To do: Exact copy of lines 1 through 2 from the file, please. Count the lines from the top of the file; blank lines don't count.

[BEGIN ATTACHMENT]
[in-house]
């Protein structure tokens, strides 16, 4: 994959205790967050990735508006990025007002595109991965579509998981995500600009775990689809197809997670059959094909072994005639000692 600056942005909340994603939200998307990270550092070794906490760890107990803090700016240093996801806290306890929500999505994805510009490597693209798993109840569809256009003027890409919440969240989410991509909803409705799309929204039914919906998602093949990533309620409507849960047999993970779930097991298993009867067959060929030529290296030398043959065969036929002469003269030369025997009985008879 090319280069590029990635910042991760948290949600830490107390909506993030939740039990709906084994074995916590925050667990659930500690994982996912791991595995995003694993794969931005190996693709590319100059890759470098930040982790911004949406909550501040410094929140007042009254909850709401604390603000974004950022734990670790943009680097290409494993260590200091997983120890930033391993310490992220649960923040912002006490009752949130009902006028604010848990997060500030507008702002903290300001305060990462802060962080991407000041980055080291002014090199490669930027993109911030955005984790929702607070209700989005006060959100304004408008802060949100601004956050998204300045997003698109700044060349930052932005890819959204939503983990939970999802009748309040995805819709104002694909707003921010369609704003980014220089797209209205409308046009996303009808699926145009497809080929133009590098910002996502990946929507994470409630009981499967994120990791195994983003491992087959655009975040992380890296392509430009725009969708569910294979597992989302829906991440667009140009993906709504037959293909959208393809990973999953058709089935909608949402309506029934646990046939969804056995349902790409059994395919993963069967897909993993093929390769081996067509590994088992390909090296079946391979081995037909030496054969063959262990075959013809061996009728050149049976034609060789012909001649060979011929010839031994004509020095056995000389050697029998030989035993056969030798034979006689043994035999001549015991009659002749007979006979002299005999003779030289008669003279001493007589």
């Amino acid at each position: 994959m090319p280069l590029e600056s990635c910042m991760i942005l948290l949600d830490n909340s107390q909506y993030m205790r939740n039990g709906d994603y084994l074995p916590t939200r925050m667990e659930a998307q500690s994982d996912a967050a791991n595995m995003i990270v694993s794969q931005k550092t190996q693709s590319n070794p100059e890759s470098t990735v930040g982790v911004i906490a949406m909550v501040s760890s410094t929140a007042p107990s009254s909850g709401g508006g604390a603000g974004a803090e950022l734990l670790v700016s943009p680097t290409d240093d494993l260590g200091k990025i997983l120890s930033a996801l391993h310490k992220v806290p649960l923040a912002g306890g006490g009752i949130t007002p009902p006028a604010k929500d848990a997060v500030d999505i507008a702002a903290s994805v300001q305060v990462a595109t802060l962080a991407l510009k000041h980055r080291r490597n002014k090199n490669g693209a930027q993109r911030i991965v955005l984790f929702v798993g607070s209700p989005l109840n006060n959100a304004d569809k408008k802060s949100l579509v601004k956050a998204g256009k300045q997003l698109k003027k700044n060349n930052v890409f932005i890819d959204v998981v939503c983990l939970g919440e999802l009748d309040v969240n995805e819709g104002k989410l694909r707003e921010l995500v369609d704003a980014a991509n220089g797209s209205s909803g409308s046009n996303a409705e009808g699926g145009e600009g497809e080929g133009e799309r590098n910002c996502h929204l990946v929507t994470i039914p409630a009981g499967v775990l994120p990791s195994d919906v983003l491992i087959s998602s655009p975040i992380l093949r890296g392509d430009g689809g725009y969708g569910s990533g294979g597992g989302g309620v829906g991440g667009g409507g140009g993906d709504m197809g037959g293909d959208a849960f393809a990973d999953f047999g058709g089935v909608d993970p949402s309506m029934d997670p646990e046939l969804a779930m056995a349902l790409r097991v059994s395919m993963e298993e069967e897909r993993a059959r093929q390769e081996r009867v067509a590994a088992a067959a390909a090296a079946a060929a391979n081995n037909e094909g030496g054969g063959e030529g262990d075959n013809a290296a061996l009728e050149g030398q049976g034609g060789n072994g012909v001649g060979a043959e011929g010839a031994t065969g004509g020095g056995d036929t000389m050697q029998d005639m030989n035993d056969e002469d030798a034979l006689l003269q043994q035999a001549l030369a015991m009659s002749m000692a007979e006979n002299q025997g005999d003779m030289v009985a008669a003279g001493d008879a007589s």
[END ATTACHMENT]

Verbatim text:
[in-house]
């Protein structure tokens, strides 16, 4: 994959205790967050990735508006990025007002595109991965579509998981995500600009775990689809197809997670059959094909072994005639000692 600056942005909340994603939200998307990270550092070794906490760890107990803090700016240093996801806290306890929500999505994805510009490597693209798993109840569809256009003027890409919440969240989410991509909803409705799309929204039914919906998602093949990533309620409507849960047999993970779930097991298993009867067959060929030529290296030398043959065969036929002469003269030369025997009985008879 090319280069590029990635910042991760948290949600830490107390909506993030939740039990709906084994074995916590925050667990659930500690994982996912791991595995995003694993794969931005190996693709590319100059890759470098930040982790911004949406909550501040410094929140007042009254909850709401604390603000974004950022734990670790943009680097290409494993260590200091997983120890930033391993310490992220649960923040912002006490009752949130009902006028604010848990997060500030507008702002903290300001305060990462802060962080991407000041980055080291002014090199490669930027993109911030955005984790929702607070209700989005006060959100304004408008802060949100601004956050998204300045997003698109700044060349930052932005890819959204939503983990939970999802009748309040995805819709104002694909707003921010369609704003980014220089797209209205409308046009996303009808699926145009497809080929133009590098910002996502990946929507994470409630009981499967994120990791195994983003491992087959655009975040992380890296392509430009725009969708569910294979597992989302829906991440667009140009993906709504037959293909959208393809990973999953058709089935909608949402309506029934646990046939969804056995349902790409059994395919993963069967897909993993093929390769081996067509590994088992390909090296079946391979081995037909030496054969063959262990075959013809061996009728050149049976034609060789012909001649060979011929010839031994004509020095056995000389050697029998030989035993056969030798034979006689043994035999001549015991009659002749007979006979002299005999003779030289008669003279001493007589």